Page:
I promised some of my blog readers that I’d do a deeper dive into the current state of NFV implementations. One of the challenges that poses is defining just what an NFV implementation is, because NFV means different things to different people and because there’s an ungodly amount of NFV hype out there. Another challenge is getting information on offerings, and when you combine these two things there aren’t many that pass the filters.
Network functions virtualization defines the way services can be created by taking software implementations of “network functions” and “virtualizing” them so that they can be orchestrated (deployed and interconnected) on various hardware platforms and managed in some efficient and cohesive way. Just from this simple statement you can see that there are two primary pieces—the functions themselves and the management and orchestration framework that runs them. Most NFV announcements to date have been announcements of network functions, but an “NFV implementation” has to do the management and orchestration stuff—what the NFV ISG calls “MANO”. These implementations are the ones I’ll talk about here, and to be fair I’ll go through the small list in alphabetical order. If you are one of the vendors listed here, or if you purport to have a complete NFV implementation including MANO and can provide public document references for it, we’ll take a briefing on your solution and report on it in detail.
Don’t expect a nice clean column chart here. Even MANO is a bit fuzzy. First, it includes both the processes needed to deploy and interconnect functional components and the processes needed to manage them. Second, the specifications aren’t final at this point, so just what ETSI might call for here is still a bit up in the air. Third, and perhaps most important, the mission of NFV as it’s perceived by the operators themselves has evolved from one of simple capex reduction to one of enhancements in service agility and reductions in operations costs. These points have been true, and largely visible, almost from the first and so “NFV implementations” could be expected to have some variability of features depending on how they deal with each of them.
I’ll start with Alcatel-Lucent CloudBand. CloudBand is a cloud computing architecture that has been enhanced to support NFV. One diagram Alcatel-Lucent showed at one point told the story nicely by showing CloudBand as a block, with a right-side component for cloud services and a left-side component for NFV. The left-side component was based on what Alcatel-Lucent calls “Carrier Platform as a Service”, a set of APIs that provide virtual functions with access to orchestration and management services.
CloudBand uses cloud software (OpenStack or CloudStack) to deploy both cloud components and virtual functions and there appears to be at least a level of dualism possible between them; in theory you should be able to author “cloud applications” that would use CPAS and thus look like virtual functions. In theory you could also deploy VNFs as cloud components bypassing CPAS, which would appear to open CloudBand to a wider range of VNF resources but at the expense of some management and orchestration integration.
Deployment and orchestration at the high level is the responsible of the CloudBand Management System, which provides for deployment using DevOps-like “recipes”. These tools can be accessed through a console or via the CPAS API set, so management can be deployed as a part of the VNF service/application or in a more centralized way. There are no details on the nature of management integration but operators report it to be handled fairly traditionally, consistent generally with the ETSI NFV specifications as they’re evolving.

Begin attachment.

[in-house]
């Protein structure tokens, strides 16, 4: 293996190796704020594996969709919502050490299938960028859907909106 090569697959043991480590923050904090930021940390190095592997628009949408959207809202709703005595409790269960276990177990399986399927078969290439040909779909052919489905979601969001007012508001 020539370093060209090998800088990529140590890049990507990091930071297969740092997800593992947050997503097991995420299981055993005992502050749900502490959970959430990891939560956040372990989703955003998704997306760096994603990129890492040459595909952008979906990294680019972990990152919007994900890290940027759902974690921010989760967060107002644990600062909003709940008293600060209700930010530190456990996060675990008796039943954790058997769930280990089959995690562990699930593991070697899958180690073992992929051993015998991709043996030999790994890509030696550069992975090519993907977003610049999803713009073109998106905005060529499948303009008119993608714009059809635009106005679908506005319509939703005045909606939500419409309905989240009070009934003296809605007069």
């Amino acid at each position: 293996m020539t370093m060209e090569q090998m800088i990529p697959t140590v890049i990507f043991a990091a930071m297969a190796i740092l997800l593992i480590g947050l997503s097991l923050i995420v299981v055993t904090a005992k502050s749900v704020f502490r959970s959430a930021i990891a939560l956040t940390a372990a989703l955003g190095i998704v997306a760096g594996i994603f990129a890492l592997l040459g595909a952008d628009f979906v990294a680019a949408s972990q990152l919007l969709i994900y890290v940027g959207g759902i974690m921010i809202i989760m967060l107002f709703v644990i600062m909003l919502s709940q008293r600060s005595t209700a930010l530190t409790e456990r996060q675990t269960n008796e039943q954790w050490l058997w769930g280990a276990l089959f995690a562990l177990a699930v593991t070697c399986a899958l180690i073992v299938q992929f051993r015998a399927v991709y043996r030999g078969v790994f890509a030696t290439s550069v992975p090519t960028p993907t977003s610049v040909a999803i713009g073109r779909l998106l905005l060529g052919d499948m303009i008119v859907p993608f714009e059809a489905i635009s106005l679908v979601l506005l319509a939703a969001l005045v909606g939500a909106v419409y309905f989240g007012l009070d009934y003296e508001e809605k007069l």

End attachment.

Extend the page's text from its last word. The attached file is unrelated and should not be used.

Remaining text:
CloudBand gets a lot of points for credibility from the operators, and also from me, but I’m still not confident in their management approach. One concern is that for NFV to work, VNFs have to be off-the-shelf and not part of any vendor ecosystem, meaning they can’t use custom APIs. Another is that I don’t agree with the ISG notion of VNF management, which is what Alcatel-Lucent seems to be following. I think there are issues with performance, security and integration that CloudBand management still needs to answer.
Cisco, not surprisingly, has a different slant but one that in some ways is harmonious with that of Alcatel-Lucent. Both companies have what is effectively a PaaS API set that defines their MANO capabilities and provides for integration of service components. Both have a developer program that’s based on this ecosystem. Where Cisco has a different slant is in the basic framework. Alcatel-Lucent’s CloudBand is a cloud architecture adapted to NFV. Cisco’s Evolved Services Platform is essentially a Cisco-proprietary service-layer hosting framework for “service modules” that can envelop an arbitrary set of logical elements. You deploy service modules, and that deployment uses whatever tools are necessary. The modules are a form of a packaged service, with management and orchestration elements built in. This structure means that Cisco can envelop its current offerings into its ESP/NFV approach without changes. Since ESP consumes the Evolved Services Network (ESN) which envelops both Cisco’s SDN APIs and legacy APIs, ESP is also compatible with current and evolving networks.
How this fits with NFV is a matter of some interpretation. It’s our view that Cisco will provide tools that will build service modules from virtual functions and will use sanctioned NFVI to deploy on. It would appear that Cisco’s approach would allow service modules to deploy on NFVI even if the modules were based on something other than ISG-sanctioned VNFs or used non-standard orchestration. It would also appear that there is a basic set of orchestration tools that can deploy services based on multiple service modules. Cisco could likely resolve the management integration issues with their service-module approach, but it might take custom code from someone, so that issue is still a question for me.